May 2007, p 40
Review of Critical psychiatry: The limits of madness
Critical psychiatry isn’t ‘anti-psychiatry’: it’s about psychiatrists taking a critical (as in ‘careful, exact evaluation and judgement’) look at psychiatry – and coming up with some very illuminating perspectives. Having clarified this, Double here presents a visionary glimpse of what mental health practice might look like if it was no longer dominated by the biomedical model.
Little of the contents will be new to those who have followed the work of the Critical Psychiatry Network. But to have the key critics of the psychiatric orthodoxy concentrated in one volume is a bonus. David Ingleby on transcultural mental health care is insightful with his critique of the ‘cook-book’ approach to cultural sensitivity: check the client’s culture and then look up the relevant responses, ignoring the individual. Lucy Johnstone’s views on the limitations and lack of evidence for biomedical models of distress are as incisive as ever, as is Joanna Moncrieff’s dissection of the biochemical guesswork and scientifically flawed studies that are paraded by the pharmaceutical industry as evidence of effectiveness. Pat Bracken and Phil Thomas describe their vision of a postpsychiatric world where the individual is understood as a creature of their context, history and environments. We will destigmatise mental illness only if we demedicalise it, they argue.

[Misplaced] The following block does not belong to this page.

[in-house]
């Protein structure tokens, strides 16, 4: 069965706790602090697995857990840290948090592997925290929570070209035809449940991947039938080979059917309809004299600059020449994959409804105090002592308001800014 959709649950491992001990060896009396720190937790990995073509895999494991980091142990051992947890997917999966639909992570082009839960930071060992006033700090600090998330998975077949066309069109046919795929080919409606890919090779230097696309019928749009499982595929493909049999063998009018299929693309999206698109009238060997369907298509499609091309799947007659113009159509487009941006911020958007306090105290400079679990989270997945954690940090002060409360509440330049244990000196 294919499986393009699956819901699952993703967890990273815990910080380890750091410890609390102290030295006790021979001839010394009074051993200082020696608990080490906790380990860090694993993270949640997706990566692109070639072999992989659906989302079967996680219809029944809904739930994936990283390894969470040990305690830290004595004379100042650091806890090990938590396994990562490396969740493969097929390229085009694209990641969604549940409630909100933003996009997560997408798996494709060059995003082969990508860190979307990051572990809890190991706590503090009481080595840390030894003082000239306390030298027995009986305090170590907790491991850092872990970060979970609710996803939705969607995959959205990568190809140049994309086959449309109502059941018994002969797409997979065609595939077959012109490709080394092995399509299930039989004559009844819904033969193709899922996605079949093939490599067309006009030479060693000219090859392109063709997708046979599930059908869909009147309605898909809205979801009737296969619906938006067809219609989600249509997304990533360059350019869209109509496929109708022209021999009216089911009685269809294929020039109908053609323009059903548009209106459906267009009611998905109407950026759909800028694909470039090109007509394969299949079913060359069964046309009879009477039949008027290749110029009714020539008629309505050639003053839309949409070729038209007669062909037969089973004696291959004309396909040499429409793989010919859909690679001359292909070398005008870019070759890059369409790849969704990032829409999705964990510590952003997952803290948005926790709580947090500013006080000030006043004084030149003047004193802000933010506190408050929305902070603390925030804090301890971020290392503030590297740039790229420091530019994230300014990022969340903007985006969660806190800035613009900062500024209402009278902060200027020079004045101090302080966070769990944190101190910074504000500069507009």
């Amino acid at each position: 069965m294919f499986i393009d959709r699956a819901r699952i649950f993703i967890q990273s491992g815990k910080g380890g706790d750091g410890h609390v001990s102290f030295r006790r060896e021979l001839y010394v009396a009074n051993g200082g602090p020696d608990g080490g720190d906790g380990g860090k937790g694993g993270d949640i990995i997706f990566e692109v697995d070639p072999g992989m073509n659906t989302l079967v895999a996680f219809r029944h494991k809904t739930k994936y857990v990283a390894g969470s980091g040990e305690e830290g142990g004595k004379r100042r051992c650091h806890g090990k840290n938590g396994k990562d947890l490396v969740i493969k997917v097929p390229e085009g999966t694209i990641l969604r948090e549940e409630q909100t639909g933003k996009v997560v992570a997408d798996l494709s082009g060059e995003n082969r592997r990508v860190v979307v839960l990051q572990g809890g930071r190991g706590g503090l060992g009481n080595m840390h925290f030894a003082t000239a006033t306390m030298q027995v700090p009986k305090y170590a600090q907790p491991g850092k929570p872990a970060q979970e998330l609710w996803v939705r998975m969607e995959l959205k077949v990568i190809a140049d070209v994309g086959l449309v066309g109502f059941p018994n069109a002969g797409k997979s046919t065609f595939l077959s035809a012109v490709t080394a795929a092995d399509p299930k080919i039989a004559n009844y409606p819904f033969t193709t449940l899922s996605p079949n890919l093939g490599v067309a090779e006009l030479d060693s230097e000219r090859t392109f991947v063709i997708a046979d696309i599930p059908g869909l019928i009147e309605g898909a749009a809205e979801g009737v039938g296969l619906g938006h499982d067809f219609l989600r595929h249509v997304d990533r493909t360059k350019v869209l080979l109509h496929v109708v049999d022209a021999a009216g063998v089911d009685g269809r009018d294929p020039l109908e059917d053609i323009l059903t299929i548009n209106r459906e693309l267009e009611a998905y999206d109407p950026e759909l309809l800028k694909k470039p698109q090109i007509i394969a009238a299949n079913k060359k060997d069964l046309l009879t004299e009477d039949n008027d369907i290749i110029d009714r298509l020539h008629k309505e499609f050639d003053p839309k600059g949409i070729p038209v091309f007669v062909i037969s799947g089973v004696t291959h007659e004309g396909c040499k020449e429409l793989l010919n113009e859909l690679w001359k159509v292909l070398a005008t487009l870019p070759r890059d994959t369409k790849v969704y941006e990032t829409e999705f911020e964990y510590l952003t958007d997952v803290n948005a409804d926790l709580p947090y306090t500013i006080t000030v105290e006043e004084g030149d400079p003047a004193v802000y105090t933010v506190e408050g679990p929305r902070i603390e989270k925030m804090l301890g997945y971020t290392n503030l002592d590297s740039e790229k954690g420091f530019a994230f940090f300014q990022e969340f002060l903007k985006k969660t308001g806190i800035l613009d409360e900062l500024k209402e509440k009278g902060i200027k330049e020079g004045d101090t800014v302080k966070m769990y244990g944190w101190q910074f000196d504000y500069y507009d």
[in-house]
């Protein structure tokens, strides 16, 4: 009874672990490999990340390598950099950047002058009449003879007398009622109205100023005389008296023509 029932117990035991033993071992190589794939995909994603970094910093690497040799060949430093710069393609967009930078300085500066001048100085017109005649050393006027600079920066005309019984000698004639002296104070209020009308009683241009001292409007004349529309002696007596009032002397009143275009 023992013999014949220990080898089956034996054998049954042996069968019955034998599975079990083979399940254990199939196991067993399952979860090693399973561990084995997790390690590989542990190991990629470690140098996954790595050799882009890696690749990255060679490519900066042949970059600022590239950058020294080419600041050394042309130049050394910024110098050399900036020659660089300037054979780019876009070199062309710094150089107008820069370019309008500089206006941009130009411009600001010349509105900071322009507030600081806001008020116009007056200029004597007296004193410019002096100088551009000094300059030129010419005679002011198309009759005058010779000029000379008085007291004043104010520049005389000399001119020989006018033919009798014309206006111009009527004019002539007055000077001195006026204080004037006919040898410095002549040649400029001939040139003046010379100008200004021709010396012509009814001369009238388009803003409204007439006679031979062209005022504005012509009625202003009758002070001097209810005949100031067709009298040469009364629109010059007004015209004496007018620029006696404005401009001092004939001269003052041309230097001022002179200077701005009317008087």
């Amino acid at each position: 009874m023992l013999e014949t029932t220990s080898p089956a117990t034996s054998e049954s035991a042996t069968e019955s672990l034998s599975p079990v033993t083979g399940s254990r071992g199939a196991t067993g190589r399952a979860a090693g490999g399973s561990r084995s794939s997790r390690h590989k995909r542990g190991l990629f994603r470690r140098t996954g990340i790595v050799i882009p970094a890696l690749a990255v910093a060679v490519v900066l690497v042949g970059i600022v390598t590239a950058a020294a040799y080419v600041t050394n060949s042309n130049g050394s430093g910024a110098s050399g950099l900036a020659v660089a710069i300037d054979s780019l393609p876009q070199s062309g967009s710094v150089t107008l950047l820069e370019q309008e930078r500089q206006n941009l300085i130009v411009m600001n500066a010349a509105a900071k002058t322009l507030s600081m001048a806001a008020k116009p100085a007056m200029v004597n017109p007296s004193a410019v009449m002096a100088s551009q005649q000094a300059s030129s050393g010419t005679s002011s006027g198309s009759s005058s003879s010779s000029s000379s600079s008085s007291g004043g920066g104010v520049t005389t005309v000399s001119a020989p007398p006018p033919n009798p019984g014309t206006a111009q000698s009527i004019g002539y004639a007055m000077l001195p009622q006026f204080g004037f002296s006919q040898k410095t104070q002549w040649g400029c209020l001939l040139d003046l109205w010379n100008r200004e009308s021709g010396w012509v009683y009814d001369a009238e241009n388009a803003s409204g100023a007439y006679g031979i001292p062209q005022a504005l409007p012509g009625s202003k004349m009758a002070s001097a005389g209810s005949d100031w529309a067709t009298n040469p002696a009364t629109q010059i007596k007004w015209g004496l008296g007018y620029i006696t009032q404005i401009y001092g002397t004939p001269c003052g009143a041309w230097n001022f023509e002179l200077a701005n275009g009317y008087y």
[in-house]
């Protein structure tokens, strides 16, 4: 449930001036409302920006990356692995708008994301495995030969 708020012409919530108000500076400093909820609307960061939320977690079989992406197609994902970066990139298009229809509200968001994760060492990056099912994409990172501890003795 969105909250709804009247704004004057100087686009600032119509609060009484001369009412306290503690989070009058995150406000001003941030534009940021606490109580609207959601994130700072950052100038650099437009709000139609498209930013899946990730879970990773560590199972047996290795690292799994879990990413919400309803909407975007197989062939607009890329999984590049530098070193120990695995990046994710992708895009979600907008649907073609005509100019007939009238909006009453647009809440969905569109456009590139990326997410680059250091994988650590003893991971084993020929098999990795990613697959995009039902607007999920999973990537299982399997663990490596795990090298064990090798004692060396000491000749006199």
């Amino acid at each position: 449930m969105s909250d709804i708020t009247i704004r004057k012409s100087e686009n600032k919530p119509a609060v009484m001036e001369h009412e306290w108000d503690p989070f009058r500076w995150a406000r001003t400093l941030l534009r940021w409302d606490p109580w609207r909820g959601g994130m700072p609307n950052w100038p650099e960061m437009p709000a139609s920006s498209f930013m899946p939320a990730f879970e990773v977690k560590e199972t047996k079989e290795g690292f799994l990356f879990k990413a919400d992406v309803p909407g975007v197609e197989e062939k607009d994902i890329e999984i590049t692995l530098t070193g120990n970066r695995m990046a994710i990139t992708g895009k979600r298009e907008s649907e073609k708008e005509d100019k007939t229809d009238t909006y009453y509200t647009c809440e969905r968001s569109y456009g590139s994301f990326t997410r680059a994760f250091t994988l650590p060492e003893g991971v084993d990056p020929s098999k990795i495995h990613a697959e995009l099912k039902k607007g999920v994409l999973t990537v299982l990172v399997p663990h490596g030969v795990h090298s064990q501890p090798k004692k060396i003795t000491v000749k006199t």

This is a classic work that everyone working in mental health should read. Even if you don’t agree with what the authors say, it will encourage you to think – critically.